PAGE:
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City of Angles

Understanding—and appreciating—Los Angeles by design.

Apr 21, 2014, Vol. 19, No. 30 • By CHARLOTTE ALLEN
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The exhibition focused admirably on Los Angeles’s frenzy of postwar commercial construction, as the city’s population increased from 1.5 million in 1940 to 2.4 million in 1960, thanks to the burgeoning Southern California defense industry, whose generous wages at all levels also made it possible for nearly every Southern California household to afford at least one car. The dominant architectural style of those two decades was a kind of vehicular futurism, with overtones of Space-Age optimism. Designers not only crafted buildings that would be automobile-friendly—with parking lots, ramps, and drive-in service—but that actually incorporated features of postwar automobile design. Gas stations, shopping centers, office buildings, bowling alleys, drive-in movie theaters, auto showrooms, and television studios (most notably CBS’s Television City, completed in 1952) mimicked the flamboyant design of the high-horsepower (gas was cheap) postwar vehicles that rolled from Detroit’s assembly lines. 

Standard design elements in buildings of that era included upward-tilted roofs (resembling tailfins); cantilevers (for an illusion of suspended airiness); wraparound glass windows; decorative elements that incorporated neon, boomerangs, and starbursts; and impressively ground-hugging horizontal length (because real estate was cheap). They tended to be stationary versions of V8-engined Cadillac Eldorados. Or they were stationary versions of flying saucers, such as the L.A. architecture firm Pereira and Luckman’s elevated concrete-and-glass “Theme Building” restaurant, which opened in 1961 at the Los Angeles International Airport.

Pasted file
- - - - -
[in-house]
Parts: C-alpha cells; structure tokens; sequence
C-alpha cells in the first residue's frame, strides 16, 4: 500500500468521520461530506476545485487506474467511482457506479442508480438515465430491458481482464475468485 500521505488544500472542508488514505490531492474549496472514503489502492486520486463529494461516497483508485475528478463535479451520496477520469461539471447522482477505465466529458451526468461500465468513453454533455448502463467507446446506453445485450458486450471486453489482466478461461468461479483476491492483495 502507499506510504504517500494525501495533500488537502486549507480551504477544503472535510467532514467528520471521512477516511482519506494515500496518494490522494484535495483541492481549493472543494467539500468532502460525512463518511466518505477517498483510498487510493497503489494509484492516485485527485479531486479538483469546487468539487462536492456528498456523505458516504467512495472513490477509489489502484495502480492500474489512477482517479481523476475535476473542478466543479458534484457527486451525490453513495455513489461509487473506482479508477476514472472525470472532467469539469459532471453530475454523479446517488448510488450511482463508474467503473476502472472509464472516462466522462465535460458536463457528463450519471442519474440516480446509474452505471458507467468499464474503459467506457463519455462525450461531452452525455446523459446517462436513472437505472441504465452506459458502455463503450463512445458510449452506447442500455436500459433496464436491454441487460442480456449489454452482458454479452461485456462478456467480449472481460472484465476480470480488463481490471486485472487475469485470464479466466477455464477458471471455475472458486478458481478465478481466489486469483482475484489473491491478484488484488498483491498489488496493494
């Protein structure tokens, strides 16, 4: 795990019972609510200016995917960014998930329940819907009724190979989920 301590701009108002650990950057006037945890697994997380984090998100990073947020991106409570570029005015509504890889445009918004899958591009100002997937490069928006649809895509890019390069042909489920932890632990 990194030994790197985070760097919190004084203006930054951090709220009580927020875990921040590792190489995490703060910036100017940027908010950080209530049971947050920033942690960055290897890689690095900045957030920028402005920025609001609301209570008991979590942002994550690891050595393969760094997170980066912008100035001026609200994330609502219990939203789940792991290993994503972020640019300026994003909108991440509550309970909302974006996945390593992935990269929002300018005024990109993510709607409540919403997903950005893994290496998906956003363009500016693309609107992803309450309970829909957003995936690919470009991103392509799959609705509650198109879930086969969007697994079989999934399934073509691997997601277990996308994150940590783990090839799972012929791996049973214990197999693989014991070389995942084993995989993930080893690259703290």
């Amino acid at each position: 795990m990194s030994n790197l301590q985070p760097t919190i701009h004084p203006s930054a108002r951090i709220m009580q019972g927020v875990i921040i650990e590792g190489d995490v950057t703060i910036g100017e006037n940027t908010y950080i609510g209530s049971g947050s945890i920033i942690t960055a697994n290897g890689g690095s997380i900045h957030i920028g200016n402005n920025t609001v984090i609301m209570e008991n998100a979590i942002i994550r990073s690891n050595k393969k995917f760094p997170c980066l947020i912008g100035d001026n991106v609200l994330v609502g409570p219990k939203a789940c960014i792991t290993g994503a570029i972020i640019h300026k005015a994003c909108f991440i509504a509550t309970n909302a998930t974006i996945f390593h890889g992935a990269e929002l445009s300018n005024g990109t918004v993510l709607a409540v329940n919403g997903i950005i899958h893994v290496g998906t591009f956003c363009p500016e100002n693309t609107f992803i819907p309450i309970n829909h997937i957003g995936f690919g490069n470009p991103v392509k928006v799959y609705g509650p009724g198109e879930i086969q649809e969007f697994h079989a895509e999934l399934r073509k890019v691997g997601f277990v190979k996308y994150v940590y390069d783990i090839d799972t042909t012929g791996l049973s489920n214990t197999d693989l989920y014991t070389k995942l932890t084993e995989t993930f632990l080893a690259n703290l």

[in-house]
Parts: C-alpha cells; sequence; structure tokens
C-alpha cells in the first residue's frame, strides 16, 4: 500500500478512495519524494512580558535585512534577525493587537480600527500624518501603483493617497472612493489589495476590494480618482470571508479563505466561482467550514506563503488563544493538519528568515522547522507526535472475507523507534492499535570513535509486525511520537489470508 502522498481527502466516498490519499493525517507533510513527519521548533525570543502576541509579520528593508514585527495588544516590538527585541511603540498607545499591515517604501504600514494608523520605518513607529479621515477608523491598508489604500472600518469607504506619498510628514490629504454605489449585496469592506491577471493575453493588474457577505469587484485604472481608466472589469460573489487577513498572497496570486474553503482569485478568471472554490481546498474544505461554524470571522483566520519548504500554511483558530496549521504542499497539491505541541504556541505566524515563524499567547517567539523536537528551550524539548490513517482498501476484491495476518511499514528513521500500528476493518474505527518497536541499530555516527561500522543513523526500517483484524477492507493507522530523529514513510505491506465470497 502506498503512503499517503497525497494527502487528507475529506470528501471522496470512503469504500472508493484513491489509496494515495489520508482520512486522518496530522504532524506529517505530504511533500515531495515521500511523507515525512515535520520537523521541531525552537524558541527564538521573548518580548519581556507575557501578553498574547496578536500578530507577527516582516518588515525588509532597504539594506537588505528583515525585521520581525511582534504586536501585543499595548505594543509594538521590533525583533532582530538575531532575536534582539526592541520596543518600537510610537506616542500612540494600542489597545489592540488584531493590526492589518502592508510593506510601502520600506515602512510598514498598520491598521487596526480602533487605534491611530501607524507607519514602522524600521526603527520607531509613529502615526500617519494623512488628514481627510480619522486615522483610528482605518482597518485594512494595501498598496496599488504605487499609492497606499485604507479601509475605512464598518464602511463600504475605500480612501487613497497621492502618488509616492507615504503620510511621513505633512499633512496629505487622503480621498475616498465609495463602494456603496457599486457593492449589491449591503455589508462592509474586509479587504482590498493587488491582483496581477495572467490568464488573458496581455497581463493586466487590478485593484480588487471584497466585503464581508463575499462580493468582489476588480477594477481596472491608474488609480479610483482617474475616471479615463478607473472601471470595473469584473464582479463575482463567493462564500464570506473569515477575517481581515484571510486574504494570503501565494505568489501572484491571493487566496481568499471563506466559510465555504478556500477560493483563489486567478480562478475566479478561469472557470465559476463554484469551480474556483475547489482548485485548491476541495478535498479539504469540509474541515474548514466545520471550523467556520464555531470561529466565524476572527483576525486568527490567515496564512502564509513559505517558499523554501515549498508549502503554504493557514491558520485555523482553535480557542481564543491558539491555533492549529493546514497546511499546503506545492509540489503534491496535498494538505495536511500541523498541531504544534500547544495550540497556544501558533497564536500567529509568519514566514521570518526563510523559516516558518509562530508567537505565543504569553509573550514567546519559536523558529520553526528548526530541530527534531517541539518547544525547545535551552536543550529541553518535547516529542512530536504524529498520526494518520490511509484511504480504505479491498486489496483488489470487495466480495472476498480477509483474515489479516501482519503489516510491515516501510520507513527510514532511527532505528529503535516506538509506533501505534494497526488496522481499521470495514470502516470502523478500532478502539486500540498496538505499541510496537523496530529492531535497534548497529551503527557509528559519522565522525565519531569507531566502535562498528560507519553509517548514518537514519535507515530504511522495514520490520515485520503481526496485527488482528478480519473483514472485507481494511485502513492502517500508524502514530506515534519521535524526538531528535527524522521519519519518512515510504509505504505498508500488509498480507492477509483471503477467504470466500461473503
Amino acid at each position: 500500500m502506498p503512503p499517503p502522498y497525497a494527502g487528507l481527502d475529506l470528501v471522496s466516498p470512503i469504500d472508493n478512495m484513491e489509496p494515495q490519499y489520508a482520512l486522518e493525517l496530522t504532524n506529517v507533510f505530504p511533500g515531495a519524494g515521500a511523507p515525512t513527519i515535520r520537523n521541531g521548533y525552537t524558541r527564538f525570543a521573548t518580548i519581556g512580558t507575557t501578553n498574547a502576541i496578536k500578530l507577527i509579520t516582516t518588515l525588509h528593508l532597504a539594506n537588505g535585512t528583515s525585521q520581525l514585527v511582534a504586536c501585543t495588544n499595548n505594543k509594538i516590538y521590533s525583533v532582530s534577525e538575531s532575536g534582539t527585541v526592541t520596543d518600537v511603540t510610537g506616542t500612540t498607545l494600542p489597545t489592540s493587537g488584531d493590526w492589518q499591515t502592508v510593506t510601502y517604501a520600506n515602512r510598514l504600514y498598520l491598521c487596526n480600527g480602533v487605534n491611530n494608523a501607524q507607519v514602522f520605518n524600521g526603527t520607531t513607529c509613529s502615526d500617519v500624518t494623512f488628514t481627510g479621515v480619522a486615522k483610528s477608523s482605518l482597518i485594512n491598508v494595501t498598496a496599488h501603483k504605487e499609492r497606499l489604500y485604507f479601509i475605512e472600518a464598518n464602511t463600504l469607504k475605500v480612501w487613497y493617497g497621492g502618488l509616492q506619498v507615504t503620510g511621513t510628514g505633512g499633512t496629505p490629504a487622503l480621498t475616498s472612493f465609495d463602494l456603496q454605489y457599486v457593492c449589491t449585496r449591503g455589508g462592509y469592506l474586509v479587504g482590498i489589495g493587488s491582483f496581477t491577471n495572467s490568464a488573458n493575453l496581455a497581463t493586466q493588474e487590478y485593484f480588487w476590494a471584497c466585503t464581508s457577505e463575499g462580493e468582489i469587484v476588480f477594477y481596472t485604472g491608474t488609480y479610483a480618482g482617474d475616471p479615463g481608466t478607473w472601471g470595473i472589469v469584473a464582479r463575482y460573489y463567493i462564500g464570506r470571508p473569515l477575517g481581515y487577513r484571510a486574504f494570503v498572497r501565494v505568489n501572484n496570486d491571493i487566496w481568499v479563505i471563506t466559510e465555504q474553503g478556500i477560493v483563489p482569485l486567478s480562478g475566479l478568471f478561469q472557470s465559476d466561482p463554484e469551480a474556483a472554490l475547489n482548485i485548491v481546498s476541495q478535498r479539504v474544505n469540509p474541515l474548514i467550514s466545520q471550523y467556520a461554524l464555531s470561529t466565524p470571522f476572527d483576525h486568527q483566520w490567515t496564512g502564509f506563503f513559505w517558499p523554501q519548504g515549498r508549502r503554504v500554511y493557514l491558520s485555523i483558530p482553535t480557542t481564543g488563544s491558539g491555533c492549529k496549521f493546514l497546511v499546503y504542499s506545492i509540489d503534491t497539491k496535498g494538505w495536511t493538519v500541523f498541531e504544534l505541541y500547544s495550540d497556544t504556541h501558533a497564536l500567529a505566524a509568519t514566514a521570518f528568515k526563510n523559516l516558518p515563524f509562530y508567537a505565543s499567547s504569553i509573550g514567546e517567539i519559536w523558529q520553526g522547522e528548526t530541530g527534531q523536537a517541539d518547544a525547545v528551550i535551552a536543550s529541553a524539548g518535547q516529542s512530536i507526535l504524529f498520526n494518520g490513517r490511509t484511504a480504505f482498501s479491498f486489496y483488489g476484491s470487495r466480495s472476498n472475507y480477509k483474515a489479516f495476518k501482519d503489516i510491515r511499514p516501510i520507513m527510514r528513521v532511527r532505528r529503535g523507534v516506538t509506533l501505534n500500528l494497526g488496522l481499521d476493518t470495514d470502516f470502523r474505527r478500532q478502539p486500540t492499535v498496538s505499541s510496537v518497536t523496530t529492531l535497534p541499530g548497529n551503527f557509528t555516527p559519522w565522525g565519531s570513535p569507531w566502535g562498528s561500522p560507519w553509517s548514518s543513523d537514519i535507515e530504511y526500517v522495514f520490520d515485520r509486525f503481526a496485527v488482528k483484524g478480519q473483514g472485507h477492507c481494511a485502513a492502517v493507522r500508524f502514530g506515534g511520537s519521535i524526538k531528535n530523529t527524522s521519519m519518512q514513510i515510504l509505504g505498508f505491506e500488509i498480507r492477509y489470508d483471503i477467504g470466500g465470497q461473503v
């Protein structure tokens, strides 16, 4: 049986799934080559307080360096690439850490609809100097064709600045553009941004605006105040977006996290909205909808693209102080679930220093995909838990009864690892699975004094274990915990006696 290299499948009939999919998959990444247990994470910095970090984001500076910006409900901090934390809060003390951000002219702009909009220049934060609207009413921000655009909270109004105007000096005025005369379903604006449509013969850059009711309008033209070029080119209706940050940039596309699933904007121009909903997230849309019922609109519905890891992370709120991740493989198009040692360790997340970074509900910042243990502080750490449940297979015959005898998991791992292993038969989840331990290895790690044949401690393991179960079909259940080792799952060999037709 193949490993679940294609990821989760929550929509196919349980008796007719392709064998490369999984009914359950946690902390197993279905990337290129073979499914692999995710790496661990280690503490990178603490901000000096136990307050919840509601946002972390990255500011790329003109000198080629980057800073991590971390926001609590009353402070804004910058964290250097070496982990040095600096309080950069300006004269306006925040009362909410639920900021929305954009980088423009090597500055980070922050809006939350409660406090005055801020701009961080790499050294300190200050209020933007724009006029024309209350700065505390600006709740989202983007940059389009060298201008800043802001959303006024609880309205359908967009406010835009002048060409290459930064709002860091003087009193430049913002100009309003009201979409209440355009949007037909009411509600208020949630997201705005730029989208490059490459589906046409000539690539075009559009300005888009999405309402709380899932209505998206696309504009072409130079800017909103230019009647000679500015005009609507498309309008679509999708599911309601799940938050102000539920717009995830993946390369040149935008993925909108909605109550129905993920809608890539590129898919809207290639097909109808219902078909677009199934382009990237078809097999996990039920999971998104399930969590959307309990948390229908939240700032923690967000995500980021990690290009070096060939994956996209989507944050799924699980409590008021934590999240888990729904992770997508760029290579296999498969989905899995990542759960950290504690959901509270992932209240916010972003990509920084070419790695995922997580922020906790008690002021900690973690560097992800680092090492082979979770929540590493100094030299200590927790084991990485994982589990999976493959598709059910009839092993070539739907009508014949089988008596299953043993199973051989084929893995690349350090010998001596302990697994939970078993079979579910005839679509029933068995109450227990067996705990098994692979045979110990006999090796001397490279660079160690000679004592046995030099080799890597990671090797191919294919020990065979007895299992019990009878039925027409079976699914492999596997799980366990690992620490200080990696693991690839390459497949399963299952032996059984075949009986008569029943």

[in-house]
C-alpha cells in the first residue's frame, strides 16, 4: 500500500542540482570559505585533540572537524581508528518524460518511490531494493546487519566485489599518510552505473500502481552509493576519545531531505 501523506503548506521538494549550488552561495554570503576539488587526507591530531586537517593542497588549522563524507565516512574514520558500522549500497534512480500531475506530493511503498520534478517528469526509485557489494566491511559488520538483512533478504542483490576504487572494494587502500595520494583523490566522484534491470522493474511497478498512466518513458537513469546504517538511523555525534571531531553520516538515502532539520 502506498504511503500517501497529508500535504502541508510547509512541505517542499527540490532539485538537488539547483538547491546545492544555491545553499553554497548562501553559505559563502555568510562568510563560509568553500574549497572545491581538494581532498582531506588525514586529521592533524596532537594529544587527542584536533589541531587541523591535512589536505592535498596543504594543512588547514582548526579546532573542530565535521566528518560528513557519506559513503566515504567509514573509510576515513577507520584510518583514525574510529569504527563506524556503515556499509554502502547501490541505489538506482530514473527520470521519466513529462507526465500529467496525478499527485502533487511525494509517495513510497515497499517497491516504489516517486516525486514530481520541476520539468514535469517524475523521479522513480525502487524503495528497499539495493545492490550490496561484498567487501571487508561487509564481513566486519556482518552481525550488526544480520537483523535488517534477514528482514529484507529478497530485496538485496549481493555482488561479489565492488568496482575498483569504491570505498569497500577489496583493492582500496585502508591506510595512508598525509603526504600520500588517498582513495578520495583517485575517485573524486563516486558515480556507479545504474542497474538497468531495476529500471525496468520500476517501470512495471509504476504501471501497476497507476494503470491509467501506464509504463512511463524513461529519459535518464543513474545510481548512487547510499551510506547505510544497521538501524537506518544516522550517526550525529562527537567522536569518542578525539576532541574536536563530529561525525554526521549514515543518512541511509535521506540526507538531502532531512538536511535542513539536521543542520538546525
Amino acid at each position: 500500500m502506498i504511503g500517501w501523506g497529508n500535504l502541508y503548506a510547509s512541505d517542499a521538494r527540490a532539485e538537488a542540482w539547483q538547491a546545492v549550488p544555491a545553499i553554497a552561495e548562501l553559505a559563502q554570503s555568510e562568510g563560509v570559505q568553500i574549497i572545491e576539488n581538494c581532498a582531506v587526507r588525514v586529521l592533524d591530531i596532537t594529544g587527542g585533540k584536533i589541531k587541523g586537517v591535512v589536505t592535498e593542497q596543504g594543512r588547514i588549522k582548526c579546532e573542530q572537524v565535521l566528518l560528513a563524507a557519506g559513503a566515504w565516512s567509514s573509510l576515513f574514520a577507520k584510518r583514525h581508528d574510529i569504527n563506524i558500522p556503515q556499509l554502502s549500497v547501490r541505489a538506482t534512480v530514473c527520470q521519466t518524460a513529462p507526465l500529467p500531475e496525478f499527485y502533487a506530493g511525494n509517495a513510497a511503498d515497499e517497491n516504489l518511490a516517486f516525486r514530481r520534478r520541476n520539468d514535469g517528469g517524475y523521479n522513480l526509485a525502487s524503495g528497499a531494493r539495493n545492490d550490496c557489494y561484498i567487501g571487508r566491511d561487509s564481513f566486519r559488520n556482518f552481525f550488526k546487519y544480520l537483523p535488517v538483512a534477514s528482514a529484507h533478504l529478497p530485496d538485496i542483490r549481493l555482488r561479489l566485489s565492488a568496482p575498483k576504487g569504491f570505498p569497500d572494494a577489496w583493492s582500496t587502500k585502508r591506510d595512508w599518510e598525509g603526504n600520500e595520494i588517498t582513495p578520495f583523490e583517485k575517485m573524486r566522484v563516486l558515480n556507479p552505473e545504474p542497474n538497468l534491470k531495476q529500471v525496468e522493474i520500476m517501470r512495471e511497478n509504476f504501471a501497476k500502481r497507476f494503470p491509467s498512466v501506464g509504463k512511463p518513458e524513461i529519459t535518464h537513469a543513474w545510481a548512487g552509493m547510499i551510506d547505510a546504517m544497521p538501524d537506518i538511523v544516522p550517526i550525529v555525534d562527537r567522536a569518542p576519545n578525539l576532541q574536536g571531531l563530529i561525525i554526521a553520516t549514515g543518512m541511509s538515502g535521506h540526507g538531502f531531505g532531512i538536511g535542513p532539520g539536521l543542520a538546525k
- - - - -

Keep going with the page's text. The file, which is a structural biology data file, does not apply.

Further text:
The most emblematic commercial building of the 1950s was the coffee shop, typically featuring towering, free-standing signage (so as to be visible to passing drivers); capacious floor plans; luxurious, padded booths; sleek, elongated counters; floor-to-ceiling windows that gave the buildings an indoor/outdoor ambiance; pole-suspended aluminum light fixtures that exuded modernity and warmth; and a generous indoor use of flagstone and boulders, rough-and-ready materials that architects had heretofore employed only in outdoor landscaping. 

Art historians have dubbed Los Angeles’s pop-futuristic architectural style of the 1950s “Googie,” after a long-since-razed West Hollywood coffee shop called Googie’s that was designed by the midcentury architect John Lautner and that incorporated every element of futurism that had been invented. The leading practitioner of coffee-shop architecture, however, was the firm Armet and Davis, whose Pann’s—built in 1958 on La Tijera Boulevard near the airport—is still open for business, with its skyward-angled roof and boulder-and-palm-tree landscaping. The Armet firm’s most glorious creation was the Wich Stand (1957) on Slauson Avenue, the subject of some exquisite color photographs in the exhibition. With its towering, 35-foot spire and parking-lot configuration (100 cars) optimally designed for drive-through cruising, the “Stand” was also the epicenter of Los Angeles hot-rod culture (oddly ignored in the exhibition), in which young men used their shop-class training to soup up the cheap used-car-lot vehicles left over from their parents’ Depression youth. 

In fact, so enchanted were the curators of Overdrive with the first half of the 50-year period that the exhibition purported to span, that they paid little attention to much that was built after 1965. The vast bulk of Overdrive was devoted to more and more 1950s: the evolution of the freeway from a lushly landscaped East Coast-style “parkway” (Pasadena’s Arroyo Seco Parkway, opened in 1940) to a distinct architectural genre of its own, with its elevated parabolas and concrete ribbons of cloverleafs; the glass-walled residential creations of the high-end Austrian émigrés Richard Neutra, Rudolf Schindler, and their numerous imitators; Disneyland’s Tomorrowland (opened in Anaheim in 1955), whose “Autopia” ride was and still is a miniature Los Angeles freeway, and whose showcase attraction was then the “TWA Moonliner,” an airline-sponsored model rocket ship. 

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